Ever Heard of Mentoring Up?

Ever Heard of Mentoring Up?

Layman’s definition of ‘mentoring’ is pretty straightforward.

It’s a relationship where an older more experienced person takes a younger less experienced person under their wing to guide, counsel and encourage on their path to career success, effectively making the mentor’s hindsight, the foresight of the mentee.

This definition is correct and describes the bulk of mentoring relationships, however, at Mentor Africa Foundation, we aim to not just build healthy mentoring relationships, but a healthy mutually beneficial mentoring relationship.

Allow us to introduce you to the concept of ‘Mentoring Up’.

Mentoring up, or as most people would call it, reverse mentoring or reciprocal mentoring, is a school of thought that seeks to bring the intrinsic skills held by the younger generation (Millennials and Gen Z) to the forefront of mentoring relationships.

These are skills that are necessary for career and business success in today’s world but are not native to the older generation.

Mentoring up is seen as a fairly new concept because workforces have never seen such diverse skillsets where all members irrespective of their position on the career ladder have value and competencies to offer one another.

Hence mentoring relationships can now be about collaboration, integration and cooperation, from top to bottom and vice versa.

Mentoring Up - Duke BioCoRE workshop - slides & handout

“Mentoring up is adapted from the concept of “managing up,” introduced by Gabarro and Kotter’s classic paper in the Harvard Business Review (1980). Gabarro and Kotter conducted field research on how business managers worked productively and discovered that effective managers not only managed their employees but also managed their peers laterally and their supervisors upwardly.

Their investigations led to the groundbreaking publication “Managing Your Boss,” which provided case studies and strategic advice to managers on how to consciously work with their bosses for the benefit of their working relationship and the company.”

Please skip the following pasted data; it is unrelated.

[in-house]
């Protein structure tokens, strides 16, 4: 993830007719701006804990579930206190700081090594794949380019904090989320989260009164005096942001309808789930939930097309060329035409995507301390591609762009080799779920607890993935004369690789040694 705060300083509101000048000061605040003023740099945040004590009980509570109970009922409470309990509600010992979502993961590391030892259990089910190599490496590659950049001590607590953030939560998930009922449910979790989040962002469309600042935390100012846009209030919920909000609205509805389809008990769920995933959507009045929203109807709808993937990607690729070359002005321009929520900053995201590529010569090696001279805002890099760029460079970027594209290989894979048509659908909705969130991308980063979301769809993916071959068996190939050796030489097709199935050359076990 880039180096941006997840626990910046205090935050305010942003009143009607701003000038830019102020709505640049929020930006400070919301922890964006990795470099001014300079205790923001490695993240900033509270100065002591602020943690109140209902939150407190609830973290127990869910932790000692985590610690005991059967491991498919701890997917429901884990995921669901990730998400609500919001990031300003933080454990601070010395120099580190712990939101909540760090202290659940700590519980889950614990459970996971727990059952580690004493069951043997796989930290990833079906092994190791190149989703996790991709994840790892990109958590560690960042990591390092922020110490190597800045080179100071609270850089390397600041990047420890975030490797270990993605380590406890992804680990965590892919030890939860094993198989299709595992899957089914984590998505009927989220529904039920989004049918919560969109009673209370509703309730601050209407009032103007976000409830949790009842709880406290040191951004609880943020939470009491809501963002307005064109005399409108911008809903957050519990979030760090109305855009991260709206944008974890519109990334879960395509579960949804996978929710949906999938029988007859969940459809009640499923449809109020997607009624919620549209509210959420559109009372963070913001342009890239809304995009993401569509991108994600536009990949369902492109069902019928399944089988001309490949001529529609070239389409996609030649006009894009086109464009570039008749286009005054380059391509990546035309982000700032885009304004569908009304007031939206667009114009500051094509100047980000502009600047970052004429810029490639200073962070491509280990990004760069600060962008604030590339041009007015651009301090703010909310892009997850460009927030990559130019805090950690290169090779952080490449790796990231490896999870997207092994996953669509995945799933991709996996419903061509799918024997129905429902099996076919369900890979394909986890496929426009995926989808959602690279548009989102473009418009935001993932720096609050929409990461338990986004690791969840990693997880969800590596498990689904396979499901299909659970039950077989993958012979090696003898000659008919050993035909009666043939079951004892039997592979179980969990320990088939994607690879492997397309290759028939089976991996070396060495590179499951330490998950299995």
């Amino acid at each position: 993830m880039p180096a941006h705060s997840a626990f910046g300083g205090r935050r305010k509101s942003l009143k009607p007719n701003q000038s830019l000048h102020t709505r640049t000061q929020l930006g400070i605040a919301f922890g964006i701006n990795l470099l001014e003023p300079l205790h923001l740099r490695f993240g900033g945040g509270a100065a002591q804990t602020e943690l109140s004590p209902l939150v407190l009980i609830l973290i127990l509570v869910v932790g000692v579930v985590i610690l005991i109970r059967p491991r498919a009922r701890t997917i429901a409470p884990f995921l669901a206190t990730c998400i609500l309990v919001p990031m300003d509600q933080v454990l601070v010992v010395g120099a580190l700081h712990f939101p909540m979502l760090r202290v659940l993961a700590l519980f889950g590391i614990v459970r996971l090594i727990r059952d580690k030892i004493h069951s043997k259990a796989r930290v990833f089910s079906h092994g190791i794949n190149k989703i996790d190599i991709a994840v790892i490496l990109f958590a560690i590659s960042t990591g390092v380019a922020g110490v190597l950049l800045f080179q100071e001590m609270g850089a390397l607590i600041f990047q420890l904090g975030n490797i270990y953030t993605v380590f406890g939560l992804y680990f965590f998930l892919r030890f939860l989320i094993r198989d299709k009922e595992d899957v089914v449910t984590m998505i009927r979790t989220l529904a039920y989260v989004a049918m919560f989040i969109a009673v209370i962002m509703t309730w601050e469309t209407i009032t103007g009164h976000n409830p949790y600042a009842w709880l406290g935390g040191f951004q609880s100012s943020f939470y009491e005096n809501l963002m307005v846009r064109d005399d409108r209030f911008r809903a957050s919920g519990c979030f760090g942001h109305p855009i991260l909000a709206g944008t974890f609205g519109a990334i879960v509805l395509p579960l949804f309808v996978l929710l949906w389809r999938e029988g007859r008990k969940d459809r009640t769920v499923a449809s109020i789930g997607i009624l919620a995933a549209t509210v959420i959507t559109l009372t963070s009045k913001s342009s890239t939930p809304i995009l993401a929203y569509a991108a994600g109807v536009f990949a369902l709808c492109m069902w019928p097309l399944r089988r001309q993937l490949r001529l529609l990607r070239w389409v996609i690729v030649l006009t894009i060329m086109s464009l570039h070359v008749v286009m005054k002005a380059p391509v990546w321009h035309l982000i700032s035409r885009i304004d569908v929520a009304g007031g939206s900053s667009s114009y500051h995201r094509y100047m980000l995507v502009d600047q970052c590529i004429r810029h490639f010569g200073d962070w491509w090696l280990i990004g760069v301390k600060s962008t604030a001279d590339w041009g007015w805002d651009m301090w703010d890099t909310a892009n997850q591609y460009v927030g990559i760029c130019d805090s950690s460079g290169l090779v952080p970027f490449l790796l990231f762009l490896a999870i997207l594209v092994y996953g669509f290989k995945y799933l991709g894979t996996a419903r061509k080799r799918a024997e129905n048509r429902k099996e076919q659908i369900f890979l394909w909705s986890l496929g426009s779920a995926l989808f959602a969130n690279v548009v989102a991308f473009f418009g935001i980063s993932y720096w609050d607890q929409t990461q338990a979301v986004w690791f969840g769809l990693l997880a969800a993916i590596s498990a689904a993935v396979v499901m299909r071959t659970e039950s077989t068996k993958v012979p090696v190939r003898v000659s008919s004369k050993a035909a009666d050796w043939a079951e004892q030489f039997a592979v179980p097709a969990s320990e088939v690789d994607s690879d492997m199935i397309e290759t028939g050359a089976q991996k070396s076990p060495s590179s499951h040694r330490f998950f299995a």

Stanford.edu

In plain terms, mentoring up provides a balanced learning relationship between the mentors and the mentees.

The ultimate win-win relationship!

Here’s how to introduce ‘mentoring up’ to your mentoring relationship.

1. Adapt Effective and Open Communication

Effective communication is the process or the exchange of thoughts, ideas and data or information in such a way that all parties involved fully understand what is being said or distributed. Open and effective communication is the vehicle that carries the success of all mentoring relationships as it allows free flow of information between mentors and mentees with the goal of utmost understanding.

We spoke about the value of effective communication and how to practice it in your mentoring relationships here.

2. Align Expectations

We always preach a shared mutual understanding of all mentoring relationships by both parties of what is to be learned and shared in the relationship.

This is why our app allows mentees and mentors access to view potential mentee and mentor profiles to allow both parties to make informed decisions before a mentoring connection is made.

Expectations, prospects and possible problems should be shared and understood from the onset to prevent anyone from being blindsided.

Also, it should be noted that as we evolve and change as people, the needs and expectations of members of the relationship are allowed to change.

However, all changes should be communicated and agreed upon before they are implemented.

The goal? Staying aligned at all times.

biggest mentoring community in Africa

3. Encourage Shared Learning

Like previously stated, the cornerstone of mentoring up is that both parties are in a mutually beneficial relationship where they both learn from one another.

Hence, for an effective relationship, shared learning should be encouraged.

Senior colleagues should create an environment where intellectual capital in his/her field is being shared with the less experienced mentee while younger digital-savvy mentees should ensure their expertise is shared and their mentors are aware they can lean on them for this knowledge.

4. Be Ethical

In everything we do as professionals, maintaining standards and ethics is key, and mentoring relationships are no different.

Mentors and mentees must maintain the highest and model ethical behaviour in all their dealings. Ethics must come into play while setting the tone, building understanding, aligning expectations and practising shared learning.

This also entails maintaining equal power dynamics, promoting professionalism and breaking relationships when they outlive their usefulness with grace and mutual respect.

As a concept, mentoring up has revolutionized the mentoring environment and laid more emphasis on building equally beneficial and dynamic mentoring relationships.

If you’re looking to try out your first mentoring relationship then click here to get sorted out.

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